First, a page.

Tonight I’m grateful my living children are sleeping safely. Today in the news, I watched a child get get pepper sprayed and an elderly man attacked.
We’ve taught our boys to know police officers as helpers. The police in our town have been there for our family when we needed them. Not just a little bit. They were at the house in a blink when I called 911, one watched over us while it was happening, made sure the boys were safe, called our pastor, they all handled the situation with respect and grace. Later, an officer hand delivered a gift to our family from the police department. We talk about race, white privilege and our responsibility to speak up and use our privilege to create change, black history, … but not this, yet.
Knowing that the police in my country will pepper spray a child, and attack an elderly man, let alone discriminate, harass, and hurt people of color, has me thinking of a new dialogue with my boys about the people who are there to protect us. How do I explain to my little boys that those events are happening here, not some far-away place we see on TV? How do I explain that the uniform doesn’t necessarily mean they’re good? That’s not right. Police officers are there to protect the people, not attack the people. I don’t have answers to these questions. I don’t know how to tell my boys any of this.
I’ve been posting on Facebook about cops on their knees. Now I see that brutality is overwhelming the peace. I try so hard, after all of my trauma and loss, to be positive–to listen to Mr. Rogers and look for the helpers. Today, the images of what looks like war, coming from all across my country, are spreading too fast and smothering anything positive. What I’m seeing is chaos. And pain. And confusion.
Black lives matter.
No justice, no peace.
Say His Name–George Floyd.
Say their names–which one?
Arresting a few cops does not bring justice.
Now, how is the policy change going to happen? How is the cultural change going to happen? How can we guarantee accountability? Where is the justice?
Where are our LEADERS?
My babies have been through enough. They’ve lost their brother, Covid-19 and quarantine added a new layer to our grief and trauma (which they’re handling like badass rock stars), and now the entire world is in even more turmoil. Of course, it’s justified turmoil. Overdue turmoil. Necessary turmoil. Painful, gutting turmoil. Righteous turmoil. If-you-thought-the-political-climate-revealed-character-you-should-see-what’s-happening-now turmoil.
But turmoil, nonetheless.
I’m feeling disheartened. And scared. And obligated to simultaneously protect my boys and educate them on what’s happening. We have a moral responsibility to stand on the side of justice.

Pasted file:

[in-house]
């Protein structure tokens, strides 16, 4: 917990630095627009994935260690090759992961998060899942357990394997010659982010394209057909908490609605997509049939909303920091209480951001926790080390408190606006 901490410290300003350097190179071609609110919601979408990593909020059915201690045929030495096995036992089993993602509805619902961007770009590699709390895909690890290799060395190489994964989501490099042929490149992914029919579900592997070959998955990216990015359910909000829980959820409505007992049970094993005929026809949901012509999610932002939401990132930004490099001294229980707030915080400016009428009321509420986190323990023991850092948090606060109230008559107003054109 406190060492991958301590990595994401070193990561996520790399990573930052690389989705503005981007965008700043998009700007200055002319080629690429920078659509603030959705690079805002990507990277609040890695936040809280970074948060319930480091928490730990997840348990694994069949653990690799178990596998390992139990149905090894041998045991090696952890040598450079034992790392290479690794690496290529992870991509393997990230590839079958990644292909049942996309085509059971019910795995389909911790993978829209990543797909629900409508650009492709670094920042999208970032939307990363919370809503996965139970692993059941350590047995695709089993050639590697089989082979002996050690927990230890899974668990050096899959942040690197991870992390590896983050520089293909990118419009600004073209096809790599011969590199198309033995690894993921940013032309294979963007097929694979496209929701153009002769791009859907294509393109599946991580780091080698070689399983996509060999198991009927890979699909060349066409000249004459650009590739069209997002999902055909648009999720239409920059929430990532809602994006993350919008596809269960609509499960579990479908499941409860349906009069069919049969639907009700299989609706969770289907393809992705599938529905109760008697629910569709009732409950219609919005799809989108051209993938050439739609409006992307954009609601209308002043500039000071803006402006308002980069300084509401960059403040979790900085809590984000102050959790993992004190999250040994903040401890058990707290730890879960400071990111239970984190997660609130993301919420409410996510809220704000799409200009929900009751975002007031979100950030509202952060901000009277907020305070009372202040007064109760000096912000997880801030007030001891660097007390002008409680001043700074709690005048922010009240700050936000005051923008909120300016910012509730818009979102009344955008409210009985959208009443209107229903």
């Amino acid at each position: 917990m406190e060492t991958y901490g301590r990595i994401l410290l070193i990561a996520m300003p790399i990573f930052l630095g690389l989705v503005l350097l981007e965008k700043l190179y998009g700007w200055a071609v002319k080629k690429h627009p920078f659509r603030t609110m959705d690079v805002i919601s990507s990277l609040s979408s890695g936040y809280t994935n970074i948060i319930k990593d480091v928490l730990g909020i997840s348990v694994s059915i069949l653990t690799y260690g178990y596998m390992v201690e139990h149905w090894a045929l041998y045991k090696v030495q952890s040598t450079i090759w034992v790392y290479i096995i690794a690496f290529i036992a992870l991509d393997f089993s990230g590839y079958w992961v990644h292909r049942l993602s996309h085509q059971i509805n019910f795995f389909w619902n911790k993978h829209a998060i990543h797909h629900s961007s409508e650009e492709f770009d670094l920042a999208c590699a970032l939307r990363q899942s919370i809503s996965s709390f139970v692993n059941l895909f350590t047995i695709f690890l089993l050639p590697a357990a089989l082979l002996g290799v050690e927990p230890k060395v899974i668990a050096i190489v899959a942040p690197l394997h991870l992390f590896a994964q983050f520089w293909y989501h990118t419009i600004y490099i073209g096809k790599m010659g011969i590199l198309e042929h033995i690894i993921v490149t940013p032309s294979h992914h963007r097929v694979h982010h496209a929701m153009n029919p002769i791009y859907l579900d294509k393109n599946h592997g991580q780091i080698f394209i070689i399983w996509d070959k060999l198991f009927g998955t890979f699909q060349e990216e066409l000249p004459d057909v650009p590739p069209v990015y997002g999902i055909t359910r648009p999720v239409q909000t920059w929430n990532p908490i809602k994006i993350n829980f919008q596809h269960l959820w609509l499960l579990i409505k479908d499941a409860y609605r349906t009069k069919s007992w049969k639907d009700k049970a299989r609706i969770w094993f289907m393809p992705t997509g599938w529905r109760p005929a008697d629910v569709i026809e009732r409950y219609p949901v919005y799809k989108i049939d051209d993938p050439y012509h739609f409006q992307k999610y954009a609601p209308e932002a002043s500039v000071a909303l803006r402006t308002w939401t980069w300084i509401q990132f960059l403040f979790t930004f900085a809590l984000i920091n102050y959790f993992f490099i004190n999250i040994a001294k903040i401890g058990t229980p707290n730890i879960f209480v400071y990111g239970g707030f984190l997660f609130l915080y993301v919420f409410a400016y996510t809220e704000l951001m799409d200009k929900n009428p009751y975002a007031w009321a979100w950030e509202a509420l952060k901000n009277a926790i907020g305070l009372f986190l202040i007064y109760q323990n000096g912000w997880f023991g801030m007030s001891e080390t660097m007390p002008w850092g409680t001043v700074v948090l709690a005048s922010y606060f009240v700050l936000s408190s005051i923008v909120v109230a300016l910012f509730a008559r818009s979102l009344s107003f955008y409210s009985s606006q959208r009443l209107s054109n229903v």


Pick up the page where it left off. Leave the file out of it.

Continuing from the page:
But after all I’ve been through, after all we’ve been through as a family, we just want peace. Trauma survivors do not wish for more trauma.
The protesters are saying “by any means necessary”, and I get that… I mean, the best I can as a white person.
But, God help those cops if they EVER try to harm my beautiful children, no matter how old they are. George Floyd, a grown man, called for his Mama. As a mother who has lost a son, I can tell you that peace does NOT exist without justice. I don’t know if I’ll ever know peace until I’m with my boy again.
I truly hope that the protests around the world will put us on the path to justice for every mother who has lost a son to police brutality. I truly hope that the protests around the world will put us on the path to justice for racial inequality. I truly hope that from the protests around the world emerge true, worthy leaders for our country. I truly hope that we find this path during our lifetime, so that I can watch my living children grow up in a world of true equity.
And there I go, defaulting to that positivity.
That won’t bring change. Marching, protesting, persevering brings change.
Where are the leaders?
I can lead by starting in my home with my family, and take responsibility for learning the right ways to be an ally. I can lead with my voice.
Maybe some are leading by attending rallies, and this inspires their neighbor to do the same.
How can you lead?
Let’s do this now, because I can only imagine magnifying the pain of losing my son to suicide to equal the pain and grief black and brown people collectively and historically experience in this country. I’ve heard them say they’re tired. And I can tell you, as a grieving mother, they really are.